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Vanessa Lacey, who has lived most of her life as a man, is the health and education officer for the support group Transgender Equality Network Ireland (TENI).

Irish transgender teens sent to the UK for treatment by desperate parents

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Vanessa Lacey, who has lived most of her life as a man, is the health and education officer for the support group Transgender Equality Network Ireland (TENI).

Irish teenagers with trans identities, who may at a later date want to change their sex, are being referred to a UK clinic for hormone blocking treatment to slow the progression of puberty.

The treatment helps them to reduce the amount of surgery they may need later in life if they decide to opt for a sex-change operation as adults.

According to the Independent, three Irish adolescents have recently been sent by the Irish Health Service Executive (HSE) to the Tavistock Clinic in London for the kind of treatment that can help them cope by slowing the development of their sexual organs.

But many Irish parents are being forced to pay for the costly overseas treatment for their teenagers themselves, often having to buy the prescribed drugs via the internet, the paper claims.

Vanessa Lacey, the health and education officer for the support group Transgender Equality Network Ireland (TENI), told the Independent that some parents were often just trying to keep their child - trapped in the wrong body and traumatised by the onset of puberty – alive.

Lacey, 49, was born male and raised in Waterford city, but says her 'gender identity for as long as I can remember was female.'

Lacey went to a Catholic boys school and married a woman with whom she had two children. Six years ago, she came out as transgender and now lives as a woman.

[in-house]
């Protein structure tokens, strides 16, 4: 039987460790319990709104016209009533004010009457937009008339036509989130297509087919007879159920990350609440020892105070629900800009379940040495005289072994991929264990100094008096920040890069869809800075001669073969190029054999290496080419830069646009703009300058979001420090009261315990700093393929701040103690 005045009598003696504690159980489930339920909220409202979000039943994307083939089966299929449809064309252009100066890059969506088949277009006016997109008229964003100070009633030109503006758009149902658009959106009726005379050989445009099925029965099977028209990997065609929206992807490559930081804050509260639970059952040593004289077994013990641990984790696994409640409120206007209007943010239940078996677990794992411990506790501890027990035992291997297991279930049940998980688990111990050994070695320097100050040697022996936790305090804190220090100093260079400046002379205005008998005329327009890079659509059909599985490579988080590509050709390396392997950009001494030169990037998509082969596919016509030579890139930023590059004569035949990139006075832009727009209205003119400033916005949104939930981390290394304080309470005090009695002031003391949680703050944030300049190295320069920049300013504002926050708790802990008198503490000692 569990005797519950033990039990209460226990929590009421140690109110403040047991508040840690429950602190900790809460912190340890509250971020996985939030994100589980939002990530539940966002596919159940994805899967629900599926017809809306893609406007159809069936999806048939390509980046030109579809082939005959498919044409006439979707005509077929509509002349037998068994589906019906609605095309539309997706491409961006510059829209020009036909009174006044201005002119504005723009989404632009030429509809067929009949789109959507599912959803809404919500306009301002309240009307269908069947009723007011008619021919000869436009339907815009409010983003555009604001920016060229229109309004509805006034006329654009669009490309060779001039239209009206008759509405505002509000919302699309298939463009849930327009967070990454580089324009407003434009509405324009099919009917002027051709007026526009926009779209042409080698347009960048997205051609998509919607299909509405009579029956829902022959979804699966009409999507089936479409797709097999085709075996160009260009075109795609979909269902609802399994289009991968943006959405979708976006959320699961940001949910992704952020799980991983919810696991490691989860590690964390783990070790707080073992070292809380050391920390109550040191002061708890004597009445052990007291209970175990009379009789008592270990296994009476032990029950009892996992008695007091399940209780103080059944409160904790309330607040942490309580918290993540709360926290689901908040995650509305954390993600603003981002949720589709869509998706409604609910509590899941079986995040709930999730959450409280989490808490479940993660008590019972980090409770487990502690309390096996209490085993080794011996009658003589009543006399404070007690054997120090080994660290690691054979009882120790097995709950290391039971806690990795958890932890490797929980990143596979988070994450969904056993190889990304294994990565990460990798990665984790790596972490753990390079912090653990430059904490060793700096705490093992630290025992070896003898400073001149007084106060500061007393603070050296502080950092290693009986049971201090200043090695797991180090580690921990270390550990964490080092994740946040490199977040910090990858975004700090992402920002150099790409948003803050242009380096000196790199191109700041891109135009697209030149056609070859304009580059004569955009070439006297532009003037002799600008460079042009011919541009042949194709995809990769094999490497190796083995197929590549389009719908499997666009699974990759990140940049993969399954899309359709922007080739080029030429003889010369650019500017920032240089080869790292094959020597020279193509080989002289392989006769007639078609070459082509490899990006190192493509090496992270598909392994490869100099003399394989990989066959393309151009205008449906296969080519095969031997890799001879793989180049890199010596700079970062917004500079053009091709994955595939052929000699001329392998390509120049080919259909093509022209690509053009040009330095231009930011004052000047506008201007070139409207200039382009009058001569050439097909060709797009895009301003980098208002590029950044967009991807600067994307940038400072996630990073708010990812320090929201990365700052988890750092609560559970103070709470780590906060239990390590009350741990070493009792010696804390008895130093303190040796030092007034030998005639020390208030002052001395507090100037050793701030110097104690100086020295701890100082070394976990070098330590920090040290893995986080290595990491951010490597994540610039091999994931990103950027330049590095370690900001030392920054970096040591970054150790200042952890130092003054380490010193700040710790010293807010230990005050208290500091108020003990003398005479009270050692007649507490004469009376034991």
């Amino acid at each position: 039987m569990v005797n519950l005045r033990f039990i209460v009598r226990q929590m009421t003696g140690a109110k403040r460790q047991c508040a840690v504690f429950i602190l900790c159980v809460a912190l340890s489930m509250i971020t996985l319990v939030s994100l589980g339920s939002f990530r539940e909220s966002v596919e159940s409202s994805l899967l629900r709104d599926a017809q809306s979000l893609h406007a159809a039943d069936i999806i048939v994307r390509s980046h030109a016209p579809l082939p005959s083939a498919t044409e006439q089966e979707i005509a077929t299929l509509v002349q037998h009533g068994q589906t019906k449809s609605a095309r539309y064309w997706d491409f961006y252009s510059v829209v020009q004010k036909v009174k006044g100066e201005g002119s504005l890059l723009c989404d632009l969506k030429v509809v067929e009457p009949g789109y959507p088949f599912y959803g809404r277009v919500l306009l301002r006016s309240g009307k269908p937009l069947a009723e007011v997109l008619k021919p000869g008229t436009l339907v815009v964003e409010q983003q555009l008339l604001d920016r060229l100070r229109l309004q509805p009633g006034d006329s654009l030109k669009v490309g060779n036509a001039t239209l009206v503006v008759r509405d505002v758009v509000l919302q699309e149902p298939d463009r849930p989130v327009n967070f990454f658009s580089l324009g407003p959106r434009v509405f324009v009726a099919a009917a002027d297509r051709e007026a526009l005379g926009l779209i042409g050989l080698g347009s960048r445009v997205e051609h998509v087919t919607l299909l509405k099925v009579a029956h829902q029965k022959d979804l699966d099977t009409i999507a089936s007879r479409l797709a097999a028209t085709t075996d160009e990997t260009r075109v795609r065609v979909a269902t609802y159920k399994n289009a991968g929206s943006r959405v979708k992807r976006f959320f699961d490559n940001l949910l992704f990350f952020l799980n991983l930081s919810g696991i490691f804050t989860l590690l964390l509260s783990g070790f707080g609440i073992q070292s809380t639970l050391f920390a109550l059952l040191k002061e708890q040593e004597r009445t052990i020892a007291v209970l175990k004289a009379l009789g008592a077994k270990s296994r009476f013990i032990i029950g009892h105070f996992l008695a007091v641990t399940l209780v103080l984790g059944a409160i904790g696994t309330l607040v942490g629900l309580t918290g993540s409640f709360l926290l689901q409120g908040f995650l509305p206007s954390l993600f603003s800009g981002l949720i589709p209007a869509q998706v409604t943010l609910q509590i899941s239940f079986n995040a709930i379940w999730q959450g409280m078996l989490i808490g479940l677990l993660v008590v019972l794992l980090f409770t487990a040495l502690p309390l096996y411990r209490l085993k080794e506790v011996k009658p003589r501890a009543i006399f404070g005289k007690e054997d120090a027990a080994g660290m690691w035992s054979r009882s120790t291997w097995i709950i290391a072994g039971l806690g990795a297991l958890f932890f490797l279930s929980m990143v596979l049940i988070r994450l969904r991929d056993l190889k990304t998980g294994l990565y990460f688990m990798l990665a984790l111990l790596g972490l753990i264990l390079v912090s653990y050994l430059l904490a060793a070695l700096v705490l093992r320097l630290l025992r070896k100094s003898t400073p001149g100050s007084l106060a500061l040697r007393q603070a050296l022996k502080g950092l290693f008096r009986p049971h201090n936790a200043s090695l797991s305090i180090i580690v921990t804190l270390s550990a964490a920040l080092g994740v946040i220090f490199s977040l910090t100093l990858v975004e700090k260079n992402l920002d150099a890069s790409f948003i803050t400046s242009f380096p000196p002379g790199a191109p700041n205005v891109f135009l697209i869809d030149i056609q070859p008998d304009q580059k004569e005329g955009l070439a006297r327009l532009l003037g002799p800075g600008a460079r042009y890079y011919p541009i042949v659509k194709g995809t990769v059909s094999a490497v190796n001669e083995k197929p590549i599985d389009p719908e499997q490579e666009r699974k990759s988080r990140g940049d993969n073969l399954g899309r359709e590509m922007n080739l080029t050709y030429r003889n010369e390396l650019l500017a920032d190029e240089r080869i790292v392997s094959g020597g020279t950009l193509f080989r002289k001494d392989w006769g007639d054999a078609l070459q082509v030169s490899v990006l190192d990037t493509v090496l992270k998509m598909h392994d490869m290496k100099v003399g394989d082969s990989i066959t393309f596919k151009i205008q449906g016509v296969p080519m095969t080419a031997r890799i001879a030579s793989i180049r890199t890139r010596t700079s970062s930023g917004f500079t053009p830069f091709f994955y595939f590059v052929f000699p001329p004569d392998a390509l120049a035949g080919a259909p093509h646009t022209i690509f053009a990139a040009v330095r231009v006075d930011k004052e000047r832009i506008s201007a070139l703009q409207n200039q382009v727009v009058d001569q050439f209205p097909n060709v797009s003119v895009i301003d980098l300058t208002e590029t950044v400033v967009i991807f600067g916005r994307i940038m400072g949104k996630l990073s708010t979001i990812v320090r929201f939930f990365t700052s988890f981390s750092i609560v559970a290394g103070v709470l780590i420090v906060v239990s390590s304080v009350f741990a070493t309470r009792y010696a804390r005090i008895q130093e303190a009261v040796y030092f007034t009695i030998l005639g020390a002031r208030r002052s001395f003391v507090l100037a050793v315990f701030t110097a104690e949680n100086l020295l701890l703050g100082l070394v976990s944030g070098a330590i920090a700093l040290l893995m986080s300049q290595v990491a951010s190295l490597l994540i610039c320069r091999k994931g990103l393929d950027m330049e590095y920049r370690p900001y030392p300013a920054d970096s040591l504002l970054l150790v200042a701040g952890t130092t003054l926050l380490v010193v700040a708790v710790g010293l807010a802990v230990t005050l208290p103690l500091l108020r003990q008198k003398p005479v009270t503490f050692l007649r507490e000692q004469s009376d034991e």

The tranquillity she feels now has been hard-won she says. 'I seriously considered taking my life because I was afraid of the shame I would bring on my family. I left school at 14 after failing every exam because I could not concentrate. My children have supported me. My mother died two-and-a-half years ago, and prior to that did not talk to me.'

Lacey says that some desperate Irish parents are now being forced to take drastic measures because their transgendered children are suicidal and can not access hormone treatment in Ireland until they are 16.

To address this disparity discussions are reportedly under way in Ireland to try to offer the same treatment, which is reversible, in one of Dublin's main children's hospitals.

The move comes as the HSE says it is expanding the services available to adults and teenagers who are transgender.

It's estimated there are around 50,000 people who feel they were born the wrong sex in Ireland. The rate of attempted suicide among them is as high as 40 percent which can be attributed to lack of treatment, understanding, social stigma, loss of employment and the experience of family rejection.

Gender re-assignment surgery is not available in Ireland, and patients have had to travel to Britain or Belgium. A spokeswoman for the HSE said it had paid for around 27 sex-change operations for Irish people in the past five years.

'We can confirm an average cost of an assessment and the associated surgical procedure of a transgender case abroad is circa $40,000,' she said.

HSE director Philip Crowley said the executive was in the process of designing a proper treatment system.

Lacey acknowledged Doctor Crowley's positive steps, but spoke of the need to improve services and pointed out that people were waiting several months to get hormone treatment in Saint Columcille's Hospital in Dublin. 160 transgender people were receiving hormone therapy there she said, three times the 2006 figure.

'Hormone treatments have been proven to alleviate stress and anxiety and are a medical necessity. It is vital that individuals can access these services in a safe and timely manner.'

Transgender people in Ireland frequently encounter serious legal complications because they cannot change their birth certificates, a ban that the High Court said five years ago was in breach of the European Convention on Human Rights.

This inability to change their birth certificates has huge practical implications critics say, citing the recent cases of transgender Leaving Certificate Exam students who sat the exam under their new identity and have not been able to get into college because it conflicts with the name on their birth certificate.

'Education is the key to ending transphobia,' says Lacey. 'I would like to see age-appropriate books not just in second - and third -level but in primary schools. That will ensure that children are aware of their gender identity.'

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